Reports of George Soros' death have been greatly exaggerated. But the financier is unlikely to be flattered after Reuters prematurely published an obituary which described him as "predatory".
An error at the international news agency, which prides itself on its accuracy, resulted in a pre-prepared obituary of the Hungarian-born investor appearing on its website on Thursday night.
The article was pulled after 30 minutes but news of its contents had already spread. "Soros, who died XXX at age XXX, was a predatory and hugely successful financier and investor, who argued paradoxically for years against the same sort of free-wheeling capitalism that made him billions," it read.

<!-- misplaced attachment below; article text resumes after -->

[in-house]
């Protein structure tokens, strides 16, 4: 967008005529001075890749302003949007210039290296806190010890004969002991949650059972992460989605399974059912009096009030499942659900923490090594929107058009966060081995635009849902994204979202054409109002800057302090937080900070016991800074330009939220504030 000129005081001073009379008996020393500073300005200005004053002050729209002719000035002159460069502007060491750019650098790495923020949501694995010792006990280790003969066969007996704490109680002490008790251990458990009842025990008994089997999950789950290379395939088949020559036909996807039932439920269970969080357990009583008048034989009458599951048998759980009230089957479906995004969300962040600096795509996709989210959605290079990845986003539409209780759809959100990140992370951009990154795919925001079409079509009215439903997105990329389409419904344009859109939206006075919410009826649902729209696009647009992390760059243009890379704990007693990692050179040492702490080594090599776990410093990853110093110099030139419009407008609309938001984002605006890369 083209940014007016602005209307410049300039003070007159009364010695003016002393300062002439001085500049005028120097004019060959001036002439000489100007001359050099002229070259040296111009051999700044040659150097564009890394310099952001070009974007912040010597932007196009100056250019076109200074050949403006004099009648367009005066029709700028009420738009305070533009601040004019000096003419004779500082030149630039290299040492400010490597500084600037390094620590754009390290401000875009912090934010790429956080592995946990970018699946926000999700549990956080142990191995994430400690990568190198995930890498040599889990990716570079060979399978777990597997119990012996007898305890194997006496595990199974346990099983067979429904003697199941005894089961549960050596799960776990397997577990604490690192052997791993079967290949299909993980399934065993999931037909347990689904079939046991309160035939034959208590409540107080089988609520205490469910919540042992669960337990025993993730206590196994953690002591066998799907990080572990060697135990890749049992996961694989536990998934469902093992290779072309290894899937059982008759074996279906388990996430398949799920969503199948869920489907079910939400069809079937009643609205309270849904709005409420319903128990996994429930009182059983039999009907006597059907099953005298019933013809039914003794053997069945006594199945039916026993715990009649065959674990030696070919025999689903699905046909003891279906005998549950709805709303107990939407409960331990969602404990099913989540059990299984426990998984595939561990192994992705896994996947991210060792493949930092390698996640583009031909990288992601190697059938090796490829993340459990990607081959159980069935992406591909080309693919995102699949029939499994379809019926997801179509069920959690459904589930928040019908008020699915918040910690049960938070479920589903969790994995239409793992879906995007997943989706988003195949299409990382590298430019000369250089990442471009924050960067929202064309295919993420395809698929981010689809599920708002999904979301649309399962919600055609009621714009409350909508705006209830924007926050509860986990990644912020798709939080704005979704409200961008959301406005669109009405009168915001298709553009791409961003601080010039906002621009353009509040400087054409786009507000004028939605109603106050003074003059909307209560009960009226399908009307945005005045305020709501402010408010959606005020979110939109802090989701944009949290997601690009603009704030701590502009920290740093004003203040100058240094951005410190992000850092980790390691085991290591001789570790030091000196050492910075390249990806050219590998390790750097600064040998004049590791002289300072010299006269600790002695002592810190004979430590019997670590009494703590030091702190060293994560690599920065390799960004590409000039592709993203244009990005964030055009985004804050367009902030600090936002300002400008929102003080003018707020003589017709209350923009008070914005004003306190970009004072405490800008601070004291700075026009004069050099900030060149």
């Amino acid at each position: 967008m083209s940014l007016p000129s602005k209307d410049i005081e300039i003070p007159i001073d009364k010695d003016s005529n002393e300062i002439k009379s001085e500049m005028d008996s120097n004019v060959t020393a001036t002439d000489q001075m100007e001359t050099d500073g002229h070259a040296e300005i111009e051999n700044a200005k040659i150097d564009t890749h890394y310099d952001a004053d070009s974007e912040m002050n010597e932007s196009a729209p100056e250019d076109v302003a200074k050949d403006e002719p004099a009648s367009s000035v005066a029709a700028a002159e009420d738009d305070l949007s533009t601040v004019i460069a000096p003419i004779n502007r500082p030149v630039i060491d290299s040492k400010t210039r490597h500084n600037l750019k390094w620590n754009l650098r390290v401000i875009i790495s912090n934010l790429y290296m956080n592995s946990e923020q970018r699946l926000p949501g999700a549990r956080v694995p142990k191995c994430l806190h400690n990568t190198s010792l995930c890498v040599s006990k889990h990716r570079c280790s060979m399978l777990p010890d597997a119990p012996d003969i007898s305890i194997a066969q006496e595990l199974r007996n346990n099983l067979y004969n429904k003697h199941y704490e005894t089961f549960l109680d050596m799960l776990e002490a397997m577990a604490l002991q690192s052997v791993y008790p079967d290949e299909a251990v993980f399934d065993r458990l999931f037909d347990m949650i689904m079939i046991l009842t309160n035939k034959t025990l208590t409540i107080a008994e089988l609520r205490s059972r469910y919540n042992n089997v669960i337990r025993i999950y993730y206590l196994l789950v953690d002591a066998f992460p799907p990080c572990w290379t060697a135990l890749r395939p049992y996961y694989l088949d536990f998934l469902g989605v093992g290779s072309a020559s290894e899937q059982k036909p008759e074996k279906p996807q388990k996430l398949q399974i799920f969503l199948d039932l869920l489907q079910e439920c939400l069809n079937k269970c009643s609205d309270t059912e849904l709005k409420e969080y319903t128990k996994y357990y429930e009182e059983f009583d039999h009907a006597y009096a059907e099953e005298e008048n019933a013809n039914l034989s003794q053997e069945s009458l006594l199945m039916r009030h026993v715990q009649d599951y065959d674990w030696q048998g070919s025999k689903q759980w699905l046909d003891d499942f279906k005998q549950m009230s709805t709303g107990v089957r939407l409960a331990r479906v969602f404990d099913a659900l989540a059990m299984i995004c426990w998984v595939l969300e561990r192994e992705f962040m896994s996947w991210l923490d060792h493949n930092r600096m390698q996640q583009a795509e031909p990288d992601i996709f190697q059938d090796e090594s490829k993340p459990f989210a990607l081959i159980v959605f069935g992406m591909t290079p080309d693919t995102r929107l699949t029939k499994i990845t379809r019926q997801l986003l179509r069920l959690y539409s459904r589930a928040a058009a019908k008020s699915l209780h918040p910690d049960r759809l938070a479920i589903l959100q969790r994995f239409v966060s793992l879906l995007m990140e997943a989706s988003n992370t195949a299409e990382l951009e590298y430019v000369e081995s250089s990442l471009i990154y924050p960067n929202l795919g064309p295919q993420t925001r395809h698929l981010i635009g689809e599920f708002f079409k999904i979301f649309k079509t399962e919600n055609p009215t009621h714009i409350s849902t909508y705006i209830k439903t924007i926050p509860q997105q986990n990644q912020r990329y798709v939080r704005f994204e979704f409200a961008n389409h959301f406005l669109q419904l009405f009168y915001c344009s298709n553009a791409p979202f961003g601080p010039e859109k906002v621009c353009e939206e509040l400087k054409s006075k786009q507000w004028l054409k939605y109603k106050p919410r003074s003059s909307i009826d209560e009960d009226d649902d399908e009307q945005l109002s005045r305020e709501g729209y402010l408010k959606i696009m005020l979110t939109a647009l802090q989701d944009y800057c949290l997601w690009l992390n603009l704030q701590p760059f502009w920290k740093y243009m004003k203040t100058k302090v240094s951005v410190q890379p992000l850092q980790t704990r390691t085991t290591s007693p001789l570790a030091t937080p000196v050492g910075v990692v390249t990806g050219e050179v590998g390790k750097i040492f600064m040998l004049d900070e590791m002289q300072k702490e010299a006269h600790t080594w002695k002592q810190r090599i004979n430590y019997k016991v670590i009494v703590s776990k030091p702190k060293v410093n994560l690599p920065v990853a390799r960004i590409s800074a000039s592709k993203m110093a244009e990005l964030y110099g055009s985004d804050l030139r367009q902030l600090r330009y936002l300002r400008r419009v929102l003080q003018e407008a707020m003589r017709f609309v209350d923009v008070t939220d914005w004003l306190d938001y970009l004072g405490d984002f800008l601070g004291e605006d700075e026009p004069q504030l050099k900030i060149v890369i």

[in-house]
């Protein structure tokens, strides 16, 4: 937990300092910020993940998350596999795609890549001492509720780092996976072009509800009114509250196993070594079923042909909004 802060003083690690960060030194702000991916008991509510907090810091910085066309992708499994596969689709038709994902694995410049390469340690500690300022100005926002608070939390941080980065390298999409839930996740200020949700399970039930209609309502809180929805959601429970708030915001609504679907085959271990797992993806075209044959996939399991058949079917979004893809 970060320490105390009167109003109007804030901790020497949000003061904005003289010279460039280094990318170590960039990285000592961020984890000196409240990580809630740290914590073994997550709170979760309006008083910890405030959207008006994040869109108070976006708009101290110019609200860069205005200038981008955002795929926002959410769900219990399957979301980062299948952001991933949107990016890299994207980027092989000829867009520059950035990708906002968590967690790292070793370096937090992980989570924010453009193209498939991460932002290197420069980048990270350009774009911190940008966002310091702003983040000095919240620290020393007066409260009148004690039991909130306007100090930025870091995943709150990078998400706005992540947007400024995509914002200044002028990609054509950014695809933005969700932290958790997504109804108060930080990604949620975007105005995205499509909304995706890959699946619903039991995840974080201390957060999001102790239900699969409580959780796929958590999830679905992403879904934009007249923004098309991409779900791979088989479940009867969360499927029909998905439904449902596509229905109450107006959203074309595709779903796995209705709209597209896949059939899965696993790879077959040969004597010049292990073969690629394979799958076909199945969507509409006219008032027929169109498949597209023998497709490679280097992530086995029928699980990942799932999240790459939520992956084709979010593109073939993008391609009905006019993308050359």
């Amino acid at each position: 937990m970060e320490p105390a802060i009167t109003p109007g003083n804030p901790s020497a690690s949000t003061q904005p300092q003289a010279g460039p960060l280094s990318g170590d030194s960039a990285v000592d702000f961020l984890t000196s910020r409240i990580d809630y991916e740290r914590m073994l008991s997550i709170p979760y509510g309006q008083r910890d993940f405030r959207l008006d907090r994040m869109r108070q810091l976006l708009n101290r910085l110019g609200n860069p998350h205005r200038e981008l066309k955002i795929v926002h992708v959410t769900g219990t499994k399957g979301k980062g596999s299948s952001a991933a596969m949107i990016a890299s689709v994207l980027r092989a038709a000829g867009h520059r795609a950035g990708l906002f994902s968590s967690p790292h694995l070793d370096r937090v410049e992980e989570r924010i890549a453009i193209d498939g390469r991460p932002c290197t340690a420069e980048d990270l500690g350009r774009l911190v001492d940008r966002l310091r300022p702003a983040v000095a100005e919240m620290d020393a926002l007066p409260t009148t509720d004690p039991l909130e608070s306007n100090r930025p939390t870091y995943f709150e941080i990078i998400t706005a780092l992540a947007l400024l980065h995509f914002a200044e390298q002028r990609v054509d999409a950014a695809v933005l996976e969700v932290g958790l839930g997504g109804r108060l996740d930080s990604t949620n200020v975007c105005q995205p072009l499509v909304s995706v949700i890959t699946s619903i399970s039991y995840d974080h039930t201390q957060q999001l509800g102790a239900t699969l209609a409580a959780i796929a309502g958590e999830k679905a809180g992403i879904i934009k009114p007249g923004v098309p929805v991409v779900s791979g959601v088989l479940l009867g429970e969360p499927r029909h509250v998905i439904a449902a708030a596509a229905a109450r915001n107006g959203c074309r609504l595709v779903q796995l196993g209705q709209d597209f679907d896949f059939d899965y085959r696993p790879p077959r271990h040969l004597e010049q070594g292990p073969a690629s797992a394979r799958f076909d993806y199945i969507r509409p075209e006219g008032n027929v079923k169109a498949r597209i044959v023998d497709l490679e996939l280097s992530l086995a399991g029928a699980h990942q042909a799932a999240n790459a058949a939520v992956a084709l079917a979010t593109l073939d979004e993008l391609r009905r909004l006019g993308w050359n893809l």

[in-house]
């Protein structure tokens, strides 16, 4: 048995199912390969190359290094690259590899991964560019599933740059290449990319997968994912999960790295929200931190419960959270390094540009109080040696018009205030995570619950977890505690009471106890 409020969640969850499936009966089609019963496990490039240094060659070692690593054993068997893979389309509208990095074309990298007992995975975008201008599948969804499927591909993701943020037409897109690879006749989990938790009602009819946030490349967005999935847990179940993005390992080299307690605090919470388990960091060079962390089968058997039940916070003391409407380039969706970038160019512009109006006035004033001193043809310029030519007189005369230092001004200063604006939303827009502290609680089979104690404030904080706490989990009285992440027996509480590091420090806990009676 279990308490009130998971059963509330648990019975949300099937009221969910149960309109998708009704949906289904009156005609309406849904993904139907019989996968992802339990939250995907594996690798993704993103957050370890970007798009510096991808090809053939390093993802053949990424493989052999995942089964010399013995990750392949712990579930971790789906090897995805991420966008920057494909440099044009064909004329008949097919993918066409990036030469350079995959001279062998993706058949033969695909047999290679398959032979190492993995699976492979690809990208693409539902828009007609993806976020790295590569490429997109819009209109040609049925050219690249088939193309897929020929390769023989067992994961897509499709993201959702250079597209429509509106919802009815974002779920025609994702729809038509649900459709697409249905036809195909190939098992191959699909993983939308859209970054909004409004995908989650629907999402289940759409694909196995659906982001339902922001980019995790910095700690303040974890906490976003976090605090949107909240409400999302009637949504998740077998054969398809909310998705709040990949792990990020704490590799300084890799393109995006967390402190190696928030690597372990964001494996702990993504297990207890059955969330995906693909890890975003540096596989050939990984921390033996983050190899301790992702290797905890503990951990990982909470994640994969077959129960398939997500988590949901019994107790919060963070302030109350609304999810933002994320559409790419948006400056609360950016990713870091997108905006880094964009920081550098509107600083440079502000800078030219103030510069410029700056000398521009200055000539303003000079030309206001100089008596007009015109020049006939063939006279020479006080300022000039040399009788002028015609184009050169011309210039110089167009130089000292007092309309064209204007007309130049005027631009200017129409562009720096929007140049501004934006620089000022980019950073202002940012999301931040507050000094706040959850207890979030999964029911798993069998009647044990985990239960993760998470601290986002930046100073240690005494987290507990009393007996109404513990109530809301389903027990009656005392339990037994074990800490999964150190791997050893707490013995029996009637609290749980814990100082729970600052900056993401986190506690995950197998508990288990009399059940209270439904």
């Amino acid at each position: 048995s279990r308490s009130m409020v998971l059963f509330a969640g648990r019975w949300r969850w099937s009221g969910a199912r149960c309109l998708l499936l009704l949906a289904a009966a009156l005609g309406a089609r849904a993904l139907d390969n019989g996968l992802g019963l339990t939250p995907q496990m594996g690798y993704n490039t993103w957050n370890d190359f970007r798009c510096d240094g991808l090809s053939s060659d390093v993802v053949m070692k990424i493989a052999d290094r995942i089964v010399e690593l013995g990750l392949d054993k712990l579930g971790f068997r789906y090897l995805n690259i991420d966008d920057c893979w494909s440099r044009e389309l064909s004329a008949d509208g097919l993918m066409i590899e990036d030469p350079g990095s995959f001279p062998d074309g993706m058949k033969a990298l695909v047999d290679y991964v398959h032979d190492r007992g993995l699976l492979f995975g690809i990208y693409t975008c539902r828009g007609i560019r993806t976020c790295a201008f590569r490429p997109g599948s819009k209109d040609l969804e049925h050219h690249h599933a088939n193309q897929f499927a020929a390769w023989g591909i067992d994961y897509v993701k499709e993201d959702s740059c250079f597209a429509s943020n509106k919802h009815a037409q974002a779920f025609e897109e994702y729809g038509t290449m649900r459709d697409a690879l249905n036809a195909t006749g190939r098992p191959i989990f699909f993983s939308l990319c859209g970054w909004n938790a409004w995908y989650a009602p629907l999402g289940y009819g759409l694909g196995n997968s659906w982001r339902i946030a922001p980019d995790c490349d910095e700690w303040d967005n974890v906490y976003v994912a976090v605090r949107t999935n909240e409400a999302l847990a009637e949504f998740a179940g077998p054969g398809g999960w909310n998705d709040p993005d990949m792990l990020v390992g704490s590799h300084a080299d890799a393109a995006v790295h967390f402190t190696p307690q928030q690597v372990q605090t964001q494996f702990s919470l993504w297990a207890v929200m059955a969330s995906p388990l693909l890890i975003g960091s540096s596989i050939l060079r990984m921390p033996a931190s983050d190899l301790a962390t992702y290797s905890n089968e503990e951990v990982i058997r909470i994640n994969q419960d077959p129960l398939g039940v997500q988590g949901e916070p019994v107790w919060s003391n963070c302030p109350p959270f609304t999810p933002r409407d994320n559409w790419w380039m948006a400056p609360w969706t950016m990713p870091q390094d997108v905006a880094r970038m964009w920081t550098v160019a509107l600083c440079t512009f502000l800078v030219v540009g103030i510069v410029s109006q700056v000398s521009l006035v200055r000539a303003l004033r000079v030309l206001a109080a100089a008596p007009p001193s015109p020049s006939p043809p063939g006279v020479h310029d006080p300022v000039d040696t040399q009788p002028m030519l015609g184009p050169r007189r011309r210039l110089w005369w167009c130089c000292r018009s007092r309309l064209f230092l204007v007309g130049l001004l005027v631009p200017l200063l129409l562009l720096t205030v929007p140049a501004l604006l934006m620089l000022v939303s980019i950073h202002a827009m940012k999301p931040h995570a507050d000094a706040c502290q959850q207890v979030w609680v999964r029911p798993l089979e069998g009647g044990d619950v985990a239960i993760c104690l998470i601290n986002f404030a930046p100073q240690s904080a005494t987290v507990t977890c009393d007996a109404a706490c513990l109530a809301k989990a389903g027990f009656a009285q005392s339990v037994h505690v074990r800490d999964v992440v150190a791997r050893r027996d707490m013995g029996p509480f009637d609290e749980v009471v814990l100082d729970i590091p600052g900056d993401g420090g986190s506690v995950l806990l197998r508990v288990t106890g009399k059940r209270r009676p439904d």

Soros, 82, known as "the man who broke the Bank of England" for selling short the British pound in 1992, helping to drive the UK out of the European Exchange Rate Mechanism, was described as an "enigma, wrapped in intellect, contradiction and money."
A Reuters statement said it had "erroneously published an advance obituary of financier and philanthropist George Soros. A spokesman for Soros said that the New York-based financier is alive and well. Reuters regrets the error."
Famous figures whose obituaries have appeared prematurely include Alfred Nobel and Steve Jobs, whose "obit" was inadvertently published by Bloomberg news in 2008, three years before the Apple founder's death.